This Week in History | Week 43By The Cove October 19, 2020
Week 43 | 19 - 25 October
20 October 1992 | First Australian troops arrived in Somalia
In late 1990 and throughout 1991, Somalia collapsed into clan warfare and then civil war. As 1992 progressed the civil war worsened and the country effectively ceased to function as an organised nation state. Mass starvation and anarchy followed. Beginning tentatively in September 1992, the UN stepped in to protect the delivery of humanitarian assistance and to reconstitute Somalia as a functioning political, social and economic entity.
On 20 October 1992, the 30 Strong ADF Movement Control Unit (MCU) arrived in Somalia to assist UNOSOM to cope with the influx of assigned forces.
21 October 1915 | Australian Red Cross Missing and Wounded Enquiry Bureau established
Miss Vera Deakin, daughter of ex-Prime Minister Alfred Deakin, establishes the Australian Red Cross Missing and Wounded Enquiry Bureau in Cairo. The Missing and Wounded Enquiry Bureau handled many thousands of enquiries from Australian families seeking information on wounded and missing soldiers during the First World War.
22 October 1950 | Battle of Yongju (the Apple Orchard)
Yongju was the first action that Australian troops saw in Korea. The battle took place not long after they had arrived. On 22 October, the 3rd Battalion, Royal Australian Regiment (3 RAR), as part of the 27th British Commonwealth Brigade, moved north to Yongju, North Korea, in response to a call for assistance from US troops from the 187th Airborne Regiment. The paratroopers had been dropped into an area 40 kilometres north of Pyongyang, to block the withdrawal of the last North Korean forces to leave the city after it had been captured by UN forces. The North Koreans had escaped their trap; however, and positioned themselves on high ground, attacking the Americans.
When the Australian troops arrived in the area of an apple orchard, they came under sniper fire from the North Koreans. The Commanding Officer of 3 RAR, decided to launch an intense infantry attack. The Australians were unable to use tanks or supporting artillery, as they were not sure where the Americans ahead were positioned.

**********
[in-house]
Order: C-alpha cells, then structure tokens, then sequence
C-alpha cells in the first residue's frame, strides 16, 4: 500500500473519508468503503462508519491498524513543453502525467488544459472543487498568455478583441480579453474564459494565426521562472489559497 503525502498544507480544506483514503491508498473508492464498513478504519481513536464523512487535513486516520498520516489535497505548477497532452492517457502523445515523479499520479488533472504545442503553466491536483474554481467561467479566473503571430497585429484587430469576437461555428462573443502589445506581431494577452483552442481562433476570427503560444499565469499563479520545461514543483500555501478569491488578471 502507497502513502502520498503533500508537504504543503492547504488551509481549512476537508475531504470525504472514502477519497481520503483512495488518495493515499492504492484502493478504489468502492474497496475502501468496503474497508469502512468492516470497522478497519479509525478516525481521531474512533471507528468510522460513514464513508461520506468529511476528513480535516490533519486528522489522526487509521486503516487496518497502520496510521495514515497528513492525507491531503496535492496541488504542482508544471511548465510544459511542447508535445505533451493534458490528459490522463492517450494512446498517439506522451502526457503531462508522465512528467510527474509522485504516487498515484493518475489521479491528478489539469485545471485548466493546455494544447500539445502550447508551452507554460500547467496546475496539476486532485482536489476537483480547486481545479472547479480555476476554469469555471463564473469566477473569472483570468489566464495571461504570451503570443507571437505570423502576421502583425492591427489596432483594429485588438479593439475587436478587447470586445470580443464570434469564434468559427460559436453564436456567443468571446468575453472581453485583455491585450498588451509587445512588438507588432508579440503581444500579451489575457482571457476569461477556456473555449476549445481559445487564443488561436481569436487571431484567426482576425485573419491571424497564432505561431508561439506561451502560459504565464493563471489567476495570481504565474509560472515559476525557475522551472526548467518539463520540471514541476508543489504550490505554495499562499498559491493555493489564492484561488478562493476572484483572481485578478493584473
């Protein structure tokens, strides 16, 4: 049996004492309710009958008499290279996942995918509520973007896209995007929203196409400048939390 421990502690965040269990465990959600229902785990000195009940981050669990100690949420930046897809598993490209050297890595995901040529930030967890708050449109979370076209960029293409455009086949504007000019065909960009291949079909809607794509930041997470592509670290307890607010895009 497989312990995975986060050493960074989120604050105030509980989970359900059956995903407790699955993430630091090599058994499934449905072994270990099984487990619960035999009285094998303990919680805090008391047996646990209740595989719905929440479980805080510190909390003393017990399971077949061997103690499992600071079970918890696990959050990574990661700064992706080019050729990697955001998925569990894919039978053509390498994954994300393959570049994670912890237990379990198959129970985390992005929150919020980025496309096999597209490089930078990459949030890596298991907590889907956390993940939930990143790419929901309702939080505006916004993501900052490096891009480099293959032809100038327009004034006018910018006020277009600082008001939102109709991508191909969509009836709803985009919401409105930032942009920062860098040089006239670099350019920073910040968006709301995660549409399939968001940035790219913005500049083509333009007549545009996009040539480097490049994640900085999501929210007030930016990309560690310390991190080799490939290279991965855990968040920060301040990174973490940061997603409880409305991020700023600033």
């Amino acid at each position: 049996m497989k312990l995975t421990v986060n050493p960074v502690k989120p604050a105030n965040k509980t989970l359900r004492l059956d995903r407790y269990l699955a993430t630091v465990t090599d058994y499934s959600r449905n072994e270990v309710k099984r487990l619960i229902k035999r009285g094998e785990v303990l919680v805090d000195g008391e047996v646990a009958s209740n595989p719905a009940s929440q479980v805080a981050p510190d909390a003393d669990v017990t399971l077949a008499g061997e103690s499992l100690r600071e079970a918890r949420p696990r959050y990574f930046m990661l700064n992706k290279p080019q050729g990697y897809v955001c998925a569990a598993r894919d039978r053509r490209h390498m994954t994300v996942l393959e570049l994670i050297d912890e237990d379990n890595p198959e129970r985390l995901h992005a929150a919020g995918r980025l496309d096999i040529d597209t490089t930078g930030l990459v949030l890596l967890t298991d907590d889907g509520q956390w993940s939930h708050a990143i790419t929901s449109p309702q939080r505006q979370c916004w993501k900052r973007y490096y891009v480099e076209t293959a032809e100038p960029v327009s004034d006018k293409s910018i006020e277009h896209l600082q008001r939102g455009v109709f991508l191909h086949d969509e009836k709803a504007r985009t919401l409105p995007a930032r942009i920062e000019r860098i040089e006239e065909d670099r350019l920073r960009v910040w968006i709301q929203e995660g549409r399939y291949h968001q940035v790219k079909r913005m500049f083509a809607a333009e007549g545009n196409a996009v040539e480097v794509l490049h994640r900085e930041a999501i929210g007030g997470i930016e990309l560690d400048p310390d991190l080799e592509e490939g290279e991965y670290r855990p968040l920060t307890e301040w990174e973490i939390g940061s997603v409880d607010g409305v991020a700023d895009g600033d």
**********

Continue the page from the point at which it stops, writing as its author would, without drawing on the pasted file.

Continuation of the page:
North Korean forces, fighting the Americans to the north, were not prepared for the Australians attacking from the rear. C Company, under the leadership of Captain Arch Denness MC, led the battalion in the drive through the area. After three hours of close fighting, the North Koreans retreated. The Australians had broken through to the Americans. Seven Australians were wounded at Yongju.
“The young soldiers were, if anything, over eager to get into their first fight, but the apple trees were in full leaf and visibility was a real problem. Control was difficult and the worst outcome of the first engagement would have been that a man was shot by one of his mates. The NCOs and the senior soldiers were absolutely splendid and quickly got the neophytes through the momentary confusion which all soldiers experience in their first battle.”
Lieutenant (later Major General) David Butler, 3 RAR
23 October 1942 | The Second Battle of El Alamein begins
On the night of 23 October 1942, a massive artillery barrage heralded the great Allied offensive. The infantry successfully captured most of their objectives; however, the tanks were unable to follow through and continue the thrust. With the Axis forces stubbornly holding their lines intact, General Bernard Montgomery worried that his offensive was becoming bogged down. Changing tactics from the drive westwards, he ordered the Australians of 9th Division to switch their attack northward. What followed was a week of extremely fierce fighting, with the Australians grinding their way forward over well-defended enemy positions. As had happened in July, their gains so worried Rommel that he again diverted his strongest units to stop them. Places such as Thompson’s Post, the Fig Orchard, the Blockhouse and the Saucer became an inferno of fire and steel as the Australians weathered the storm of bombs, shells and bullets.
With Rommel’s attention firmly on the Australians in the north, naturally this left his line weakened further south, and on 2 November the British tanks struck a decisive blow there. The Panzerarmee had suffered crippling losses and Rommel was forced to order a general withdrawal, or face total annihilation. His army now began a headlong retreat that would soon see them ejected from Africa altogether.